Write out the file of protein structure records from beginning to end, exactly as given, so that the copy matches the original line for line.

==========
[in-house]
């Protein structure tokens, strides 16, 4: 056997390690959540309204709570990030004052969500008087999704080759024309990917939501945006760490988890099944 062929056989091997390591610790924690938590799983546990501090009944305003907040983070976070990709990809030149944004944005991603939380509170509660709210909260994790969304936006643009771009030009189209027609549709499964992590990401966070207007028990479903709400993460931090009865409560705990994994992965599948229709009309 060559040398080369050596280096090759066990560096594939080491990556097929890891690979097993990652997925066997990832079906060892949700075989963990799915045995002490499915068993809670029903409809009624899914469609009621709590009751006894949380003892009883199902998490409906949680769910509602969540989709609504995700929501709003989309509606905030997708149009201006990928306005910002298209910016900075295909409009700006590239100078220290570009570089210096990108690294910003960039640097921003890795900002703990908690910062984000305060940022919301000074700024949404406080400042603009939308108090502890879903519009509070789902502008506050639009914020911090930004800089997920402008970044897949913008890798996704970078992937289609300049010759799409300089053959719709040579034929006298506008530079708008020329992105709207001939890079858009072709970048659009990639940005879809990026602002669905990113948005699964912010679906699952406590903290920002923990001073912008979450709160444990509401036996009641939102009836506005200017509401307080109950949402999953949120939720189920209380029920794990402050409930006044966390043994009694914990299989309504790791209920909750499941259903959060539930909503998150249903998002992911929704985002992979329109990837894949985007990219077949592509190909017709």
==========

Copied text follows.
[in-house]
């Protein structure tokens, strides 16, 4: 056997390690959540309204709570990030004052969500008087999704080759024309990917939501945006760490988890099944 062929056989091997390591610790924690938590799983546990501090009944305003907040983070976070990709990809030149944004944005991603939380509170509660709210909260994790969304936006643009771009030009189209027609549709499964992590990401966070207007028990479903709400993460931090009865409560705990994994992965599948229709009309 060559040398080369050596280096090759066990560096594939080491990556097929890891690979097993990652997925066997990832079906060892949700075989963990799915045995002490499915068993809670029903409809009624899914469609009621709590009751006894949380003892009883199902998490409906949680769910509602969540989709609504995700929501709003989309509606905030997708149009201006990928306005910002298209910016900075295909409009700006590239100078220290570009570089210096990108690294910003960039640097921003890795900002703990908690910062984000305060940022919301000074700024949404406080400042603009939308108090502890879903519009509070789902502008506050639009914020911090930004800089997920402008970044897949913008890798996704970078992937289609300049010759799409300089053959719709040579034929006298506008530079708008020329992105709207001939890079858009072709970048659009990639940005879809990026602002669905990113948005699964912010679906699952406590903290920002923990001073912008979450709160444990509401036996009641939102009836506005200017509401307080109950949402999953949120939720189920209380029920794990402050409930006044966390043994009694914990299989309504790791209920909750499941259903959060539930909503998150249903998002992911929704985002992979329109990837894949985007990219077949592509190909017709």